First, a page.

The cruelty of the Covid-secure classroom
School ‘protection’ measures are causing considerable harm to children.
‘Let Us Out!’, say the freshers, in bold capitals emblazoned on placards tacked to their bedroom windows.
For many, the student-halls lockdowns in Manchester, Glasgow and elsewhere have been a penny-drop moment. This no longer feels much like the progressive 21st century Britain we aspire to live in. More and more people have started to condemn this illiberal state of affairs.
As co-founder of UsforThem, the sight of students in lockdown sadly comes as no great revelation. We have been campaigning to get schools back open and to prioritise children’s welfare. I have spent four months now on the hidden front line of the largest educational experiment that modern liberal society has ever inflicted on its young people. It has been a shocking and at times upsetting experience. It has been clear for a while that Britain has gone mad.
Many schools are fundamentally different places to what they were back in March. The Department for Education has issued guidance on how schools should operate during the pandemic, and schools have different interpretations on how to implement it. The DfE calls these ‘protective measures’ – as if bubble-wrapping our children means the end of our worries. Well, let me burst that bubble now. The last thing some of the practices we have seen do is protect children. Instead, they are causing considerable harm.
For many pupils, school is now a bleak experience. Schooldays look different. More screens, less interaction. Less music, drama, art and whatever sport they once enjoyed. No playground tag, no singing. Many have to shiver through lessons as windows are open wide. Loo breaks and water refills are rationed, sometimes with unfortunate results. Teachers often look weird, sometimes scary, if they are wearing masks and visors. Some children have been given badges, which mark them out as exempt from wearing masks. One parent of a mask-exempt child was told her daughter would have to eat lunch in isolation.
You would be forgiven for thinking this was part of the plot of a dystopian novel. Certainly, not every school adheres to each of these practices, but we have seen each of the above examples countless times. The UsforThem inbox is inundated with messages from distraught parents and grandparents who despair of this new way of running schools. Parents of children with special-educational needs tell us their children have been left behind. Teachers tell us they have never been more concerned for the wellbeing of the young minds in their charge.
These harms are merely adding to the harms we have already caused to children this year. According to government statistics, 67 per cent of children suffered an impact on their mental health due to lockdown. One fifth of children did less than an hour of schoolwork each day (or none at all), while 94 per cent of vulnerable children were not in school during lockdown. We have baked a layer cake of harm, and yet we carry on baking.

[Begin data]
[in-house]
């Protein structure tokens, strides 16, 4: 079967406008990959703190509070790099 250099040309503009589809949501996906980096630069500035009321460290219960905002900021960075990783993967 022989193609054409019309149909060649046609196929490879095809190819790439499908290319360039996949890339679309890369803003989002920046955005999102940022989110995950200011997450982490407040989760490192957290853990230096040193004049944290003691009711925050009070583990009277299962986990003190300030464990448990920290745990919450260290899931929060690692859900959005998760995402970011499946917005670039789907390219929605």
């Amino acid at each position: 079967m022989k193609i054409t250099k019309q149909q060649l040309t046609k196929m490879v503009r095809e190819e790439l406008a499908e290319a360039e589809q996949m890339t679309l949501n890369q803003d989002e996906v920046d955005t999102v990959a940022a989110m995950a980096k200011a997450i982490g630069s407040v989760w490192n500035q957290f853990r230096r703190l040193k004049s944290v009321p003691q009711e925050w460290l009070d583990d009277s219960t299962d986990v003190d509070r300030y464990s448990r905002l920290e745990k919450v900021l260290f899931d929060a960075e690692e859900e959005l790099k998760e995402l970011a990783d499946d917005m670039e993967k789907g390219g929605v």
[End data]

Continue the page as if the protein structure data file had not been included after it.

The strictness of some school practices shows how politicians and schools have given a much heavier weighting to Covid considerations than to any others, including children’s mental health and basic welfare. The guidance was drawn up with a great deal of input from teachers’ unions (which initially opposed the reopening of schools entirely and have campaigned for compulsory mask wearing), but with no consultation with parents or any group championing children’s interests.
The lack of any system of oversight for these practices – and the lack of an exit plan – compounds the problems further. Many parents would no doubt be furious if they knew the extent of the problem. But many schools have decided that the guidance means parents should no longer have access to school premises, and so they cannot see the conditions in which their children are ‘protected’. Sure, teachers can see what is going on (and a few have bravely spoken out). But they are also in an impossible position: they are asked to oversee a regime that they know is damaging the children in their care. If teachers had a Hippocratic oath, the guidance would mandate they break it.
University students have proved what can be achieved when enough noise is made. They have won their battle against the government’s proposed Christmas lockdown. We can do the same for schools. Parents and teachers must speak up and reject this new dystopia being imposed on our children. We must force our politicians to recognise that such restrictive measures are unfit for purpose and need to be changed – this time in consultation with those who have children’s welfare at their heart.
The government could also help itself (and presumably many school leaders) by dropping social-distancing requirements for kids. This, in a single swoop, would rid us of so many of the logistical constraints that have hamstrung efforts to provide continuity and normality in our school system. Finally, parents must have the opportunity to enter schools to see for themselves the environment in which their children are being taught. Just as the students gestured ‘Let Us Out’, parents must now demand ‘Let Us In’. Then they will see things need to change.
Molly Kingsley is one of the founders of the parents campaign group, UsforThem.
Picture by: Getty.
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